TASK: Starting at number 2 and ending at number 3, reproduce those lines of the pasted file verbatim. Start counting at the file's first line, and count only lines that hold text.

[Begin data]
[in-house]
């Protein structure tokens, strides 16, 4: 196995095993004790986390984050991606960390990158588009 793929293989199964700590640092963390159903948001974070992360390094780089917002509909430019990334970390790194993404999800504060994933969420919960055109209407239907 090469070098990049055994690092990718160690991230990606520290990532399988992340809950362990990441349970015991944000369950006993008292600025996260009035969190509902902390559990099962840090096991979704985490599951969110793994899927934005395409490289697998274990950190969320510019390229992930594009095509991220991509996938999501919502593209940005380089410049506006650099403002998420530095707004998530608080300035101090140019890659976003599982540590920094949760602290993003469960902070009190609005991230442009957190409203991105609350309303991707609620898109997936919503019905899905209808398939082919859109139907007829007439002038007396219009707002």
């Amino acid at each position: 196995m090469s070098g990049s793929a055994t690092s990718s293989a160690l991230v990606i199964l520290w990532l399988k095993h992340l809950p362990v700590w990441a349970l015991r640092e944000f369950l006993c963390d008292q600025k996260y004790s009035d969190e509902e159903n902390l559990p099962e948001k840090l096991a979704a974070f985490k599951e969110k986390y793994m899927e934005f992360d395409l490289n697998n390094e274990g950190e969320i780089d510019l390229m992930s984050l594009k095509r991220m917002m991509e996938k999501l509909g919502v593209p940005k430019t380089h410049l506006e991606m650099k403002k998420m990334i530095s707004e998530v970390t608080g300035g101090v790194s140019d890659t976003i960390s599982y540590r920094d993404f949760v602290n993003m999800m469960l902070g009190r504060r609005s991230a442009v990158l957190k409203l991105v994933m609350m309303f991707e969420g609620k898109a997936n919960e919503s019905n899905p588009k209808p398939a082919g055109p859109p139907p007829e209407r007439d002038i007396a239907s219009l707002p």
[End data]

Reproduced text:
């Protein structure tokens, strides 16, 4: 196995095993004790986390984050991606960390990158588009 793929293989199964700590640092963390159903948001974070992360390094780089917002509909430019990334970390790194993404999800504060994933969420919960055109209407239907 090469070098990049055994690092990718160690991230990606520290990532399988992340809950362990990441349970015991944000369950006993008292600025996260009035969190509902902390559990099962840090096991979704985490599951969110793994899927934005395409490289697998274990950190969320510019390229992930594009095509991220991509996938999501919502593209940005380089410049506006650099403002998420530095707004998530608080300035101090140019890659976003599982540590920094949760602290993003469960902070009190609005991230442009957190409203991105609350309303991707609620898109997936919503019905899905209808398939082919859109139907007829007439002038007396219009707002």
């Amino acid at each position: 196995m090469s070098g990049s793929a055994t690092s990718s293989a160690l991230v990606i199964l520290w990532l399988k095993h992340l809950p362990v700590w990441a349970l015991r640092e944000f369950l006993c963390d008292q600025k996260y004790s009035d969190e509902e159903n902390l559990p099962e948001k840090l096991a979704a974070f985490k599951e969110k986390y793994m899927e934005f992360d395409l490289n697998n390094e274990g950190e969320i780089d510019l390229m992930s984050l594009k095509r991220m917002m991509e996938k999501l509909g919502v593209p940005k430019t380089h410049l506006e991606m650099k403002k998420m990334i530095s707004e998530v970390t608080g300035g101090v790194s140019d890659t976003i960390s599982y540590r920094d993404f949760v602290n993003m999800m469960l902070g009190r504060r609005s991230a442009v990158l957190k409203l991105v994933m609350m309303f991707e969420g609620k898109a997936n919960e919503s019905n899905p588009k209808p398939a082919g055109p859109p139907p007829e209407r007439d002038i007396a239907s219009l707002p």